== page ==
Award-winning author Alejandro Zambra, one of Chile’s most celebrated writers, is visiting Phoenix this week for a bilingual literary residency organized by CALA Alliance in collaboration with Palabras Bilingual Bookstore, Cardboard House Press and Changing Hands Bookstore.
Zambra’s avant-garde narrative and storytelling has made him into one of the latest Latin American literary stars. In 2010, he was named one of Granta's Best Young Spanish-Language Novelists.
This week, he has already made a surprise visit to a book club discussing Bonsái, his first book, and started his bilingual workshop “How to Forget How to Write Fiction” at Palabras.
Zambra will be at Changing Hands Phoenix, on Thursday at 7 p.m., when he’ll read from his acclaimed novels Multiple Choice, Bonsai, The Private Lives of Trees, Ways of Going Home and My Documents. He will also be the guest of honor at Palabra’s Micro-Mania event (tagged as a night of readings from micro fictions, micro food – aka tapas – and jazz) this First Friday from 7 p.m. to 10 p.m.
The author, who has been named the "the most talked-about writer to come out of Chile since [Roberto] Bolaño” by the New York Times Book Review, feels the comparison a little off. “I’m probably taller than him,” Zambra jokes of his Chilean compatriot, who died from liver failure at the age of 50 in 2003. “He was a much better writer than I ever will be.”
PHOENIX magazine interviewed Zambra ahead of his book reading and signing this Thursday, and chatted about his experimental writing. (Responses have been translated from Spanish, and edited for clarity.)
It’s almost the most bone-chilling time of the year, and there’s no better way to kick off October than with some ghost hunting.
In addition to faux haunted homes and fear farms in every corner of the Valley leading up to Halloween, Arizona also has plenty of reportedly haunted historic places to whet the appetites of paranormal enthusiasts and urban explorers alike. Test your mettle beyond artificial haunted houses starring high schoolers dressed up like killer clowns — here are some ghost hunts for those brave souls wanting to stare down something a little less cheesy and a little more real.
Award winning Chilean author Alejandro Zambra begins his literary residency in Phoenix next week.
Presented by CALA Alliance (Celebración Artística de las Américas) in partnership with Changing Hands Bookstore, Palabras Bilingual Bookstore, and Cardboard House Press, the Bonsái author will participate in a series of free literary events in the Valley including a bilingual workshop at Palabras Bilingual Bookstore, a visit to Arizona State University and a lecture and book reading at Changing Hands Bookstore. (Event details below.)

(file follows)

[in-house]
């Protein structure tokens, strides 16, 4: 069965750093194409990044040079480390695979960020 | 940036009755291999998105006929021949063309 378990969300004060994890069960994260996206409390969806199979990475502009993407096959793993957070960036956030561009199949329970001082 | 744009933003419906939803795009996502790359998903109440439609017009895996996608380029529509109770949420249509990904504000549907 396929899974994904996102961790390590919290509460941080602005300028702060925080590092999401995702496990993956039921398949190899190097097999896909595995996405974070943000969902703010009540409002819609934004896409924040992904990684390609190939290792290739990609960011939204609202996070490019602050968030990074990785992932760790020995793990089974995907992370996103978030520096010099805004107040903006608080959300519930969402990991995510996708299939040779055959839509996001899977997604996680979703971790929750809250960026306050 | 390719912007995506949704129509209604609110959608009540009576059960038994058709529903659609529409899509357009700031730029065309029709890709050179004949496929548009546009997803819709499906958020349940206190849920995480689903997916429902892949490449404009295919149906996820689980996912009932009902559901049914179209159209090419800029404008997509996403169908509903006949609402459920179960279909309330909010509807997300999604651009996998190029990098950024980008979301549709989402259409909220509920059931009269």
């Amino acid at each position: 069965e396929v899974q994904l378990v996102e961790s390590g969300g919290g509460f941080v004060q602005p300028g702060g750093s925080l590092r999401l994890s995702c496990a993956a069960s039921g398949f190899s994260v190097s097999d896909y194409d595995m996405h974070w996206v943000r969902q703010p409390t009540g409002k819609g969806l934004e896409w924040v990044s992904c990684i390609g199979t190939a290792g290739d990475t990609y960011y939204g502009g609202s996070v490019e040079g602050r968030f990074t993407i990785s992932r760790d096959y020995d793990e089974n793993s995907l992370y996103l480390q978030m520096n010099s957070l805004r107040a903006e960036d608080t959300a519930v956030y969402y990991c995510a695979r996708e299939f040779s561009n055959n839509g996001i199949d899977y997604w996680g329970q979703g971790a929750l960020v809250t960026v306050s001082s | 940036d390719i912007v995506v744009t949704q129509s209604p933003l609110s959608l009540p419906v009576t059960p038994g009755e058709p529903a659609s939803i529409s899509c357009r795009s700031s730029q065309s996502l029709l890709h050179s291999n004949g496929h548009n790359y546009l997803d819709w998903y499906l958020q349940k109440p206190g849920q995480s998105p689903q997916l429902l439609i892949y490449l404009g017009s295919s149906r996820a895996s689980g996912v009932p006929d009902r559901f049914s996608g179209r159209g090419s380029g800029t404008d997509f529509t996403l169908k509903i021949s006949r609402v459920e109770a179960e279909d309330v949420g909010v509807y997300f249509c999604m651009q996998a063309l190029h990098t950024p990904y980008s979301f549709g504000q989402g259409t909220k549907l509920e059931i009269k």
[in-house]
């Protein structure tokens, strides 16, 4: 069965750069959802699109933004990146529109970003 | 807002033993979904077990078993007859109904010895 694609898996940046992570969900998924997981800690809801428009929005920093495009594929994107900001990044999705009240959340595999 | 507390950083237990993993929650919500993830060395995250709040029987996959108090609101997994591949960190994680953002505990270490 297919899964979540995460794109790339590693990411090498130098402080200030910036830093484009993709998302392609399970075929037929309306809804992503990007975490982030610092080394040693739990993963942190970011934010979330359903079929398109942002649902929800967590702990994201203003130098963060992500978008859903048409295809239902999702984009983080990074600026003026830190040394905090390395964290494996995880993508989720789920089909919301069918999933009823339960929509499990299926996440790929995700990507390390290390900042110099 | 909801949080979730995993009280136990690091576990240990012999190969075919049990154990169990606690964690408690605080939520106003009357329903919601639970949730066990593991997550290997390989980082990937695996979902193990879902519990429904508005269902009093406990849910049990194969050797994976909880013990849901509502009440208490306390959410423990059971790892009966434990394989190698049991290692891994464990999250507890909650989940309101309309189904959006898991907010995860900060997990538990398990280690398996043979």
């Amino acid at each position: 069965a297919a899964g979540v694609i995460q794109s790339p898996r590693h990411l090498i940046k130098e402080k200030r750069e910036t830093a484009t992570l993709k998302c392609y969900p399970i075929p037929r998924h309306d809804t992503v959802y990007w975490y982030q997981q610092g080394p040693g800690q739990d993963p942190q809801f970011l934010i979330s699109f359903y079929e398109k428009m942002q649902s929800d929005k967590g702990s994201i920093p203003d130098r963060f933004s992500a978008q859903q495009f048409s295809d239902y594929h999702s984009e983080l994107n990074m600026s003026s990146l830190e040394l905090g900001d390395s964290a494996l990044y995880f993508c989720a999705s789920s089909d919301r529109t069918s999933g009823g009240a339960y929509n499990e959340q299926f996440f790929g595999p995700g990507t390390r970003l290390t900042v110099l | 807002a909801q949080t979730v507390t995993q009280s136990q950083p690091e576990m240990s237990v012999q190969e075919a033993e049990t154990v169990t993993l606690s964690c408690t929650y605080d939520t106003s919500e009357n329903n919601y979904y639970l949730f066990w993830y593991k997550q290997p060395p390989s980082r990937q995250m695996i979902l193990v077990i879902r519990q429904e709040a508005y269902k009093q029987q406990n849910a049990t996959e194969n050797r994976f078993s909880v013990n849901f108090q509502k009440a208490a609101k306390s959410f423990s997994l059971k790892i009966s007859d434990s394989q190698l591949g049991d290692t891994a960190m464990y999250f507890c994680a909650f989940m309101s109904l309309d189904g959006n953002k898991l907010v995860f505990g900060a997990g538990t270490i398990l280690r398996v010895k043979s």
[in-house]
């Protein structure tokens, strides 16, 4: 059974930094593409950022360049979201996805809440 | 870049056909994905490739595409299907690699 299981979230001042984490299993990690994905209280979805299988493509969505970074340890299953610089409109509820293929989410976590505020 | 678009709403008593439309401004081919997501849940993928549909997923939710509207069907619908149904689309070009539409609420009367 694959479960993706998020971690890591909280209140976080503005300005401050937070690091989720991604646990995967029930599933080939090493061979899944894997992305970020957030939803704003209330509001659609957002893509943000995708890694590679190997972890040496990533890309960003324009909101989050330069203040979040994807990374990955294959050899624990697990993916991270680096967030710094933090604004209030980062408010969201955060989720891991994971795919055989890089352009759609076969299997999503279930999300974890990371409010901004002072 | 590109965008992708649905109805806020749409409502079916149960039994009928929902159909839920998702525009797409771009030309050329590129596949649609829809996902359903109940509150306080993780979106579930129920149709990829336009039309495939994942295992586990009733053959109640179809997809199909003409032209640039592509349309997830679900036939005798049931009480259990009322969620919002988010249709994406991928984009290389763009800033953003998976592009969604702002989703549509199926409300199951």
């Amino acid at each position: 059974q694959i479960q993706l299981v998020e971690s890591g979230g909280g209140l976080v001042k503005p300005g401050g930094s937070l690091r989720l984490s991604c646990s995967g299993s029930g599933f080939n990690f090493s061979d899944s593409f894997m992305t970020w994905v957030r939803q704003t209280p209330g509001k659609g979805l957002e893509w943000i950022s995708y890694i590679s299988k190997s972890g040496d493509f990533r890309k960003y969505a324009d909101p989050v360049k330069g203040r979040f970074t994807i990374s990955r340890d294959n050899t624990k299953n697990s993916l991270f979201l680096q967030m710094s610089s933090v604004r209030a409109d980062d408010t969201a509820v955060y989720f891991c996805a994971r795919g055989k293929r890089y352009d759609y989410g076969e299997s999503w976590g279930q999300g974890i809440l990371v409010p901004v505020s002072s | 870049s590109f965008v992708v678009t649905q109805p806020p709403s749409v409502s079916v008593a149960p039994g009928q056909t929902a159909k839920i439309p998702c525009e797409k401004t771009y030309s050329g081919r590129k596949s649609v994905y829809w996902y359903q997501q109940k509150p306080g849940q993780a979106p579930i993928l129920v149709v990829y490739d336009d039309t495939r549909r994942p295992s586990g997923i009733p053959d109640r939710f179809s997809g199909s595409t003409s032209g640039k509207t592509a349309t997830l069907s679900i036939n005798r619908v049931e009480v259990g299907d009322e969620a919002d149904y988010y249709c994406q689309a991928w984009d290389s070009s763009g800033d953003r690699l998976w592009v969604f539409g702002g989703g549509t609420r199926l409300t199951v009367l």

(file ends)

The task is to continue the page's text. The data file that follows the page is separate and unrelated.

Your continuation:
Deep in the heart of Detroit, the birthplace of motown, bluesy roots artist Samantha Fish recorded the first of two albums to be released this year. Out in March “Chills & Fever” strays from the 28-year-old's typical rock and roll/blues sound and itches a curiousity in soul music. November will see the release of her second album, “Belle of the West,” which is a return to Americana folk.
Last night's highly anticipated U2 concert at the University of Phoenix Stadium in Glendale ushered in the official start of fall in the Valley. The roof, gleefully, was open, framing a few stars and washing the packed crowd with blessed late-September breezes. Bono and the band delighted, playing hits spanning their 41-year career – from “Sunday Bloody Sunday” to “Beautiful Day,” along with every song from the beloved Joshua Tree album.
Folsky rhythms poured from the doors of the Crescent Ballroom lounge last night as The Sugar Thieves took the stage. It started with some simple strums of the guitar and plucking of the upright bass, then Meridith Moore's voice swooped in and quickly filled the room. Before playing for an admirable two hours – Moore is pregnant, after all! – I spoke with her about the band, Americana music and what the future holds for Tempe's own blues band.